Amber Atherton | Photo courtesy of Zyper

Amber Atherton | Photo courtesy of Zyper


Zyper Aims To Build Brand Communities Through Technology

As digital commerce becomes more crucial to retailers, companies offering an edge in the digital competition for consumer attention and wallets are reporting growth.

The San Francisco–headquartered Zyper has reported new high-profile clients such as General Mills, Frito-Lay and Dunkin’ Donuts. In October, it also is preparing to release a Zyper software product that is a chat feature where brands can help foster fan involvement in their products, said Amber Atherton, chief executive officer and founder of the technology company.

Atherton has cultivated her reputation for being something of a digital wunderkind. She started coding as a child and founded the e-commerce jewelry company My Flash Trash. She also co-created and appeared in the British reality TV show “Made in Chelsea,” which has run for 19 seasons and follows the lives of affluent teenagers and young people. In 2016, she sold the e-jeweler to the Hong Kong–based Nefertiti Group Ltd. for an estimated ₤2 million British pounds or $2.5 million, according to media accounts.

The show made her an influencer, and she received a lot of pitches from companies. She was surprised at how many missed the mark.

“I developed the framework and idea for Zyper after recognizing white space in the marketing category,” Atherton said. “After I co-created and starred in ‘Made in Chelsea,’ I built a following on Instagram and experienced the inundating direct messages that brands and retailers blindly send to influencers. I would receive messages from brands I had never heard of before—it took me by surprise that brands just spent money on influencer outreach without understanding who they were reaching out to or their target customer. I began to understand that loyal brand consumers and community have a power that brands can’t buy.”

Atherton developed software that locates a brand’s biggest fans. After the Zyper software finds the superfans through sourcing their mentions of a brand or posting a logo on social media, it invites them to join a brand community hosted on the platform. In these brand communities, the superfans then generate content for brands.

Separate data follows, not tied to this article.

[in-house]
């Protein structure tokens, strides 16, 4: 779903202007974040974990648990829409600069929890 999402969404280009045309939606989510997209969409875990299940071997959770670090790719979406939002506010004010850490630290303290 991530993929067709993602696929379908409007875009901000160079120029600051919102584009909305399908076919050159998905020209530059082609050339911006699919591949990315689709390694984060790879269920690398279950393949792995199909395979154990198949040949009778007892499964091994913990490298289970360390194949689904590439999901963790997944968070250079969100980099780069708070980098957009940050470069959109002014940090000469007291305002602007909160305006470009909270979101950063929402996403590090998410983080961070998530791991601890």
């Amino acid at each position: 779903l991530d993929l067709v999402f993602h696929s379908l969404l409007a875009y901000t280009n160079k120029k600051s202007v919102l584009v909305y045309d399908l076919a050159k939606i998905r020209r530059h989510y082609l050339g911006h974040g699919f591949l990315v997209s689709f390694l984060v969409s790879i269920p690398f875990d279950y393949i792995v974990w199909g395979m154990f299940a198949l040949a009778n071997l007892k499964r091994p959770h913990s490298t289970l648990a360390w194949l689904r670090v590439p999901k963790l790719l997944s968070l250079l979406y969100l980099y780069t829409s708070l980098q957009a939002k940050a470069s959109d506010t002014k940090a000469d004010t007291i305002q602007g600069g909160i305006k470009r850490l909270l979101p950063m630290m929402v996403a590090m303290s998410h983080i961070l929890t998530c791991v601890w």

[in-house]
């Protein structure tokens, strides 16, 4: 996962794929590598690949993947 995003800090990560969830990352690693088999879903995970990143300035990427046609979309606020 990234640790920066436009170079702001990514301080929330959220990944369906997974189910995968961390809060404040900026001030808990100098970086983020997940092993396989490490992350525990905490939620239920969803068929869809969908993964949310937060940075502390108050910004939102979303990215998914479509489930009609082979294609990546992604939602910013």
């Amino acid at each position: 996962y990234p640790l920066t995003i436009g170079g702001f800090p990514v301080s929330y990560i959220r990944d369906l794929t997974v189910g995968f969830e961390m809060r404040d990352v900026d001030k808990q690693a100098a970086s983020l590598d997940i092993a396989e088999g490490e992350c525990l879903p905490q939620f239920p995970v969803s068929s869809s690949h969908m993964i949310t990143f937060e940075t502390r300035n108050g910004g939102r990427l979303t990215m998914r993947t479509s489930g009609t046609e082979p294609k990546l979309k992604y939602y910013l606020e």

In 2019, Zyper opened offices in San Francisco. It also developed a luxury client base. It has worked with LVMH, Richemont, Kering and FarFetch to build communities of loyal brand fans. In the past year, it has hired several new staff members including a vice president of product and engineering, a head of sales and a head of customer experience.

The branded-chat feature will further allow brands to create a customized, immersive community experience with fans that allows them to work on developing consumer insights through polls and surveys.

Fans can start working with the chat feature when they shop. They can download the custom-brand widget on an order confirmation page of a digital shop. This feature allows them to join a fan community on Zyper where they can start communicating with other fans and the brand. Atherton advises brands to develop networks of superfans.

“I strongly believe that superfan communities are today’s influencers and the days of spending thousands of dollars for one influencer’s Instagram post are over,” she said. “Peer-to-peer recommendations will be the next evolution in brand marketing, and consumers will become an extension of a brand’s content team. Brand fans will help brands create more-organic content and determine what channels they should focus on, events they should attend, trends they should get behind and flavors, colors and styles they should introduce.”